The ad in the California newspaper read: ”Wanted. Young skinny, wiry fellows. Not over 18. Must be expert riders. Willing to risk death daily. Orphans preferred.”
The pay was $100 a month.
At age 11, Charlie Miller became the youngest person ever to ride for the Pony Express and he lived to be one of the last. He was, in his day, the West’s most famous bronco buster and carried his prowess across the ocean when he went to England with Buffalo Bill to display his horsemanship before Queen Victoria, the crowned heads of Europe, and Li Hung Chang of China.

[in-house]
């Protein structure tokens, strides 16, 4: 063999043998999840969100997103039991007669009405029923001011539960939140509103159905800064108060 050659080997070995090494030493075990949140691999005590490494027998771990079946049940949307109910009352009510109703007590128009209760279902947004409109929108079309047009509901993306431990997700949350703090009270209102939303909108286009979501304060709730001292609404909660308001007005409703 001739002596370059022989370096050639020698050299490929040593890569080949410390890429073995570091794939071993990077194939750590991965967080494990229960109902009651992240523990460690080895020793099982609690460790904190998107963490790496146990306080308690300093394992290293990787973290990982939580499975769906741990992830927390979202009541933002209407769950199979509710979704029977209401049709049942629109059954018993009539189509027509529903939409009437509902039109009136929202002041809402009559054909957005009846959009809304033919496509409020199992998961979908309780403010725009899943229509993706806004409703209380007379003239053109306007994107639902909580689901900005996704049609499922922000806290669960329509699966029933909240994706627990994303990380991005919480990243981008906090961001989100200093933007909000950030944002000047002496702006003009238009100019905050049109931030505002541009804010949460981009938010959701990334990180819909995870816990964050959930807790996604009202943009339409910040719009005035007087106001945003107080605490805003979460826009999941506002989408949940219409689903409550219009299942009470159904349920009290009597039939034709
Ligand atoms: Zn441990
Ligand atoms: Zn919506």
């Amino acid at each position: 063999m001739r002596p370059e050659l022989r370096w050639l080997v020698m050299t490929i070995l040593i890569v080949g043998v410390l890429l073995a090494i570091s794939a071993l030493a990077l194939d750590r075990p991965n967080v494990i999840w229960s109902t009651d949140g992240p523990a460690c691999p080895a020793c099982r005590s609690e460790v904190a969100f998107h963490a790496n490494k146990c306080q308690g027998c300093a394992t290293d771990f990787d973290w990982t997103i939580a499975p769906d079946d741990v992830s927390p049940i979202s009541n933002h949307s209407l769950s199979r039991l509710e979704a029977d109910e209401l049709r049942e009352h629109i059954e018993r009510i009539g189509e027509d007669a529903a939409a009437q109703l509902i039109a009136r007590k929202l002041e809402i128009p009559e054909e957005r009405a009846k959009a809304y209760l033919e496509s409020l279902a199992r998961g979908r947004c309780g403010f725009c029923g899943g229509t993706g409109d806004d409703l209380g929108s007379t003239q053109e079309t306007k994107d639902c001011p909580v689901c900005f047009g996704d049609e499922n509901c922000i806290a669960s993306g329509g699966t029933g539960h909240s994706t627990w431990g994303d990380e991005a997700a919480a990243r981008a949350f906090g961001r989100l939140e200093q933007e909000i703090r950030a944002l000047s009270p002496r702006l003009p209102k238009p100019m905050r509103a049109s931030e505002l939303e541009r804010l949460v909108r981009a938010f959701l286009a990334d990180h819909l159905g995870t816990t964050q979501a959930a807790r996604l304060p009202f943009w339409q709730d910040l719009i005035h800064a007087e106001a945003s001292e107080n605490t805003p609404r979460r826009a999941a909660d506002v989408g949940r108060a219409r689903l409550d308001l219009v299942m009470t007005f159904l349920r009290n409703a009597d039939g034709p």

He also met General Custer in North Dakota in 1876, visited with Chief Joseph, of the Nez Perce Indians, got shot in a saloon at Butte, showed General U.S. Grant how to bust a bronco, was scolded by a young rancher named "Teddy" Roosevelt, rode with Buffalo Bill’s Wild West Show and, at age 68, he lied about his age to join Queen Mary’s 18th Hussars and rode in World War I.
Such was the life of Broncho Charlie.
We have his autobiography, as told to Gladys Shaw Erskine on the terrace of her Manhattan penthouse, up for auction on Ebay this week. Please click the "Our Ebay Auctions" link on the sidebar for more information.